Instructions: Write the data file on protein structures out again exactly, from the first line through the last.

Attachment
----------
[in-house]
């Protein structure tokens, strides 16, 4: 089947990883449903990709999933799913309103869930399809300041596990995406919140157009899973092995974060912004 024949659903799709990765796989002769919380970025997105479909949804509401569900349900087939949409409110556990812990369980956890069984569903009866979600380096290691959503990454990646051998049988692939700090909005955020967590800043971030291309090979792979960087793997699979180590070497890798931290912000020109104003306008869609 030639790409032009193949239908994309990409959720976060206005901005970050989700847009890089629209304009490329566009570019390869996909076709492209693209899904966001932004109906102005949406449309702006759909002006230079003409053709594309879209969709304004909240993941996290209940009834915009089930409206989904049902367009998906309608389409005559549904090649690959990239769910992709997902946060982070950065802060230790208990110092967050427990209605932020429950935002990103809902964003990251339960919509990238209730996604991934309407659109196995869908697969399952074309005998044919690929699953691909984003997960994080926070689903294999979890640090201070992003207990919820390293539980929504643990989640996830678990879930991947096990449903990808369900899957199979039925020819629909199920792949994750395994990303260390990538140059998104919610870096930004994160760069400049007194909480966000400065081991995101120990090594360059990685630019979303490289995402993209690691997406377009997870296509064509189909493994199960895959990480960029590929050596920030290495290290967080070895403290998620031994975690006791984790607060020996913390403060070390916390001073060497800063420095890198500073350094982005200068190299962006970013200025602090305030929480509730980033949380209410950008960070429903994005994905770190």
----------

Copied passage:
[in-house]
């Protein structure tokens, strides 16, 4: 089947990883449903990709999933799913309103869930399809300041596990995406919140157009899973092995974060912004 024949659903799709990765796989002769919380970025997105479909949804509401569900349900087939949409409110556990812990369980956890069984569903009866979600380096290691959503990454990646051998049988692939700090909005955020967590800043971030291309090979792979960087793997699979180590070497890798931290912000020109104003306008869609 030639790409032009193949239908994309990409959720976060206005901005970050989700847009890089629209304009490329566009570019390869996909076709492209693209899904966001932004109906102005949406449309702006759909002006230079003409053709594309879209969709304004909240993941996290209940009834915009089930409206989904049902367009998906309608389409005559549904090649690959990239769910992709997902946060982070950065802060230790208990110092967050427990209605932020429950935002990103809902964003990251339960919509990238209730996604991934309407659109196995869908697969399952074309005998044919690929699953691909984003997960994080926070689903294999979890640090201070992003207990919820390293539980929504643990989640996830678990879930991947096990449903990808369900899957199979039925020819629909199920792949994750395994990303260390990538140059998104919610870096930004994160760069400049007194909480966000400065081991995101120990090594360059990685630019979303490289995402993209690691997406377009997870296509064509189909493994199960895959990480960029590929050596920030290495290290967080070895403290998620031994975690006791984790607060020996913390403060070390916390001073060497800063420095890198500073350094982005200068190299962006970013200025602090305030929480509730980033949380209410950008960070429903994005994905770190």